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Terror Cell In Italy Reportedly Planned Attack On Pope Benedict

Italian authorities arrested 18 people on Friday accused of plotting attacks against the pope and the government of Pakistan.

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The Italian government said Friday it was arresting 18 people accused of working with al-Qaeda to carry out terror attacks on Pope Benedict XVI and the Pakistani government.

Some of those arrested allegedly boasted that they were Osama bin Laden's former bodyguards, the Associated Press reported.

The cell comprised Pakistanis who were operating out of the Italian island of Sardinia since 2005, the lead investigator told NBC News.

"In a wiretapped conversation, one of them...boasted that Bin Laden sent him personally to Italy," investigator Mario Carta said. "We believe they were in touch with people who knew the whereabouts of bin Laden, to the point that they would frequently ask over the phone about his health while he was in hiding."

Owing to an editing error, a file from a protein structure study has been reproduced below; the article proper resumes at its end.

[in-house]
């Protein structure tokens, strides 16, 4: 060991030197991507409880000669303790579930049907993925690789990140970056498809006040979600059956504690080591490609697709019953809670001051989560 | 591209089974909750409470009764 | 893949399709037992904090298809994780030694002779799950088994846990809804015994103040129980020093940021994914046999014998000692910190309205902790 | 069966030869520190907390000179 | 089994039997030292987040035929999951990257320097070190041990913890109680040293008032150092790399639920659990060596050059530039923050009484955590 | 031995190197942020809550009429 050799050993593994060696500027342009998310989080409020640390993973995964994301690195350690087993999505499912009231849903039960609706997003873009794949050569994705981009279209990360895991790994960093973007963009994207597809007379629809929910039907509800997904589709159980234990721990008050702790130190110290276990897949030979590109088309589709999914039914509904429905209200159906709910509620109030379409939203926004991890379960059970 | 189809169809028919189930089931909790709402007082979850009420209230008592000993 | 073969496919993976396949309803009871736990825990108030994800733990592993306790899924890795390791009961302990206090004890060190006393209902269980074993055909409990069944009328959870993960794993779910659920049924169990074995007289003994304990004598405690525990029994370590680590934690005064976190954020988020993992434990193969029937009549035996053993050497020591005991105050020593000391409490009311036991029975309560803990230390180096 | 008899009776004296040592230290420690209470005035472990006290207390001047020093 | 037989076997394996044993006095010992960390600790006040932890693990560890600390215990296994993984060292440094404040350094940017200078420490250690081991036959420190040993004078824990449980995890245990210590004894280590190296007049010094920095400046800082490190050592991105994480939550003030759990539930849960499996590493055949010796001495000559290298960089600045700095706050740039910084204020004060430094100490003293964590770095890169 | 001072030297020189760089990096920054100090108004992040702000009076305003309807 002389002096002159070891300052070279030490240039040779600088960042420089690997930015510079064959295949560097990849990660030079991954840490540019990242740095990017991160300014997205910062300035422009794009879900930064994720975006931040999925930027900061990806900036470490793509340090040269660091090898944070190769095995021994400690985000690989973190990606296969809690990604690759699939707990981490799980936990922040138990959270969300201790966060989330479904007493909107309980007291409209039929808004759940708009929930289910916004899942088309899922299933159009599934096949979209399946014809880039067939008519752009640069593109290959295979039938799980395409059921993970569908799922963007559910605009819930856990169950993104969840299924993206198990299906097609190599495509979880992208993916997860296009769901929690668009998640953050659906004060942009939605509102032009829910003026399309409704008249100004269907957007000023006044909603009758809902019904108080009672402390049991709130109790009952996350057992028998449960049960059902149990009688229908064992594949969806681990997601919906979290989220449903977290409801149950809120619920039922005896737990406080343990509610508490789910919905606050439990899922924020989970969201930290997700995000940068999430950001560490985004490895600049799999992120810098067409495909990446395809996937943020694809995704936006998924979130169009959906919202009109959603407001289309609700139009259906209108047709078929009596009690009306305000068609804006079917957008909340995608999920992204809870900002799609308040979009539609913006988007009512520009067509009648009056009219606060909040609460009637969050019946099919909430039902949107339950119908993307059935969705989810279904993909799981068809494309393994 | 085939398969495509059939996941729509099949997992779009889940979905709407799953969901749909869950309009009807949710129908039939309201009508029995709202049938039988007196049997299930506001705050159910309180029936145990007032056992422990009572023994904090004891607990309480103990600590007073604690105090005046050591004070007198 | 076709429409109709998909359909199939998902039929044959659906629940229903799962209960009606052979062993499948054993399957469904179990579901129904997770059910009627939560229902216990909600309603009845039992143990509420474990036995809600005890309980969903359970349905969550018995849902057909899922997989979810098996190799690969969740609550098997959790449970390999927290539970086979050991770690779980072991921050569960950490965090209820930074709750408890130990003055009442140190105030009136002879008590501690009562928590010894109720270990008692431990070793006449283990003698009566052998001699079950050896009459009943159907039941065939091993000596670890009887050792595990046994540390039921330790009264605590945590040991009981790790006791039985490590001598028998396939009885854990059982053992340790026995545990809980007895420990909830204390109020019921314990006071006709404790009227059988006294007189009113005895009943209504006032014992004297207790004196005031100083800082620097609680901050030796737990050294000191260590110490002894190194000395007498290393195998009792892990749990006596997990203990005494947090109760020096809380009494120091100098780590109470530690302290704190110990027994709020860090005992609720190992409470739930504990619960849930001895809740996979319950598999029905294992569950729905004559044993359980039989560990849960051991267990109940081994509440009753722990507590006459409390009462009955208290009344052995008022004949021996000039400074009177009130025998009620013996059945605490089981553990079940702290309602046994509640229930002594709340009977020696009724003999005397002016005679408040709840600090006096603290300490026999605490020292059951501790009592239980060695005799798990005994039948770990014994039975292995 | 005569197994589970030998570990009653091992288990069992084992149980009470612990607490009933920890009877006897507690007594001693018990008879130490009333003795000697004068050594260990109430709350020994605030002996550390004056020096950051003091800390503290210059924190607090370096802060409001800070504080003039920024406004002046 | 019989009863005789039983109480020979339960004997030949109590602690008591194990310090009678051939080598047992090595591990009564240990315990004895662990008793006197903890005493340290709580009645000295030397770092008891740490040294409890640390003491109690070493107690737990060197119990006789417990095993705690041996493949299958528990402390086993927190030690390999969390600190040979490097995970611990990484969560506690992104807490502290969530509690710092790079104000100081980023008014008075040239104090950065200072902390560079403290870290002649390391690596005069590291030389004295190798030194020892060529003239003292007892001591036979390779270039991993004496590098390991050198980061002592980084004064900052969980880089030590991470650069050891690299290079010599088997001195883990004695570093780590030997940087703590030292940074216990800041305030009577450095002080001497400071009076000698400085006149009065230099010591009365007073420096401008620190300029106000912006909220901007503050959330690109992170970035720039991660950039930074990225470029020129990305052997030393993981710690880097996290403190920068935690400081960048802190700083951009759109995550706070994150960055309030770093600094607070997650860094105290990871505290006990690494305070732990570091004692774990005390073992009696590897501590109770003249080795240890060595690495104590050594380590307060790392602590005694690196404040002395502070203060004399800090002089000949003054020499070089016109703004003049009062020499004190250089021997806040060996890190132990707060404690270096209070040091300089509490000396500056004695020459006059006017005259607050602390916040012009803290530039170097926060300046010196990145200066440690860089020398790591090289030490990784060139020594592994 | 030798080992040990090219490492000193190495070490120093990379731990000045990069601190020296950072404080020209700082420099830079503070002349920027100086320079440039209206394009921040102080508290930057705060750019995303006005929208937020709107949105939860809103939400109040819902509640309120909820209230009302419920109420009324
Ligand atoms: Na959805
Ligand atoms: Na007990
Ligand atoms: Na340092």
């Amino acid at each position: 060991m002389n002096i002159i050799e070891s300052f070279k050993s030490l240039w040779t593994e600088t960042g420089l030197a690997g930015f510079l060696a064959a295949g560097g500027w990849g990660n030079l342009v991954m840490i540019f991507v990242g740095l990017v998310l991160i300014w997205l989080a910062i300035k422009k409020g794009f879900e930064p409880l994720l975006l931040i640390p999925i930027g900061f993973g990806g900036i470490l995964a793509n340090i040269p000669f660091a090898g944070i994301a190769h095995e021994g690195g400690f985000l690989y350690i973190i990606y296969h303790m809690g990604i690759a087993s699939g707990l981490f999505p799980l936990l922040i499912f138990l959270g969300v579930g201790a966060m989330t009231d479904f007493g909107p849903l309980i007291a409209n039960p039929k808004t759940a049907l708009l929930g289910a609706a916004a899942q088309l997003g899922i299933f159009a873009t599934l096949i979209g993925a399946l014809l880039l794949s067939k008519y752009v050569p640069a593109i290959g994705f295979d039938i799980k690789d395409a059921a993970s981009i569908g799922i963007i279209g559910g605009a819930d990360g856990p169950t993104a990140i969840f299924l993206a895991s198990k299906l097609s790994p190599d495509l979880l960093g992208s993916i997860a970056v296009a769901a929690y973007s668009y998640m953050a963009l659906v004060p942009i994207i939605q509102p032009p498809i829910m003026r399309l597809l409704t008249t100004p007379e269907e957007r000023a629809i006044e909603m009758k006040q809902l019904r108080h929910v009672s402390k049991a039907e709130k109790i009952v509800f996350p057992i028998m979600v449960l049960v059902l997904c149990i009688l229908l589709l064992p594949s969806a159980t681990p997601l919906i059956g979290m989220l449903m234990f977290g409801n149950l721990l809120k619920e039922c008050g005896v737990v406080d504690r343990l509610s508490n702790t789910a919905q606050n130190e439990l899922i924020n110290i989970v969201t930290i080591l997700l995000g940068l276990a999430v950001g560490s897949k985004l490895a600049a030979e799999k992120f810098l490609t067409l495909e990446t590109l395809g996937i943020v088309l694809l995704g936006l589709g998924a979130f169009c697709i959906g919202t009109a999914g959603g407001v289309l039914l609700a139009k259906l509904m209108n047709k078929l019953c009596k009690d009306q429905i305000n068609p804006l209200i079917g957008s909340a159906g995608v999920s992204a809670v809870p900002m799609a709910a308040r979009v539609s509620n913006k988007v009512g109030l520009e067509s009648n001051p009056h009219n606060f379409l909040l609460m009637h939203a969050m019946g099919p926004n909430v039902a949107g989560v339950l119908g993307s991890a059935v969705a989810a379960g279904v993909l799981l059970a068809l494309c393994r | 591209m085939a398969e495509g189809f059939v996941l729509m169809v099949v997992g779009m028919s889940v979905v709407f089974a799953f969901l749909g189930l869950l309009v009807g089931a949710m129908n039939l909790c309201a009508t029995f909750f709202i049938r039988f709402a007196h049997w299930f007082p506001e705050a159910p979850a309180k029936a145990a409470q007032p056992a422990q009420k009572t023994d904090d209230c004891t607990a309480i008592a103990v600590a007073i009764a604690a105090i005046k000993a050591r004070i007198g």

The group allegedly planned one 2010 attack on Pope Benedict while he was at the Vatican, but didn't carry it out, NBC reported. They also planned to topple the Pakistani government.

They are also accused of several notable attacks in Pakistan, the AP reported:

Anti-terrorism police in Sardinia said some of the suspects were responsible for "numerous bloody acts of terrorism in Pakistan," including the October 2009 explosion in a market in Peshawar in which more than 100 people died.

The arrest warrants are being executed throughout Friday, Pasquale Errico, the police chief in the city of Sassari, told the AP.

Tom Namako is the deputy news director for BuzzFeed News and is based in New York.

Contact Tom Namako at tom.namako@buzzfeed.com.

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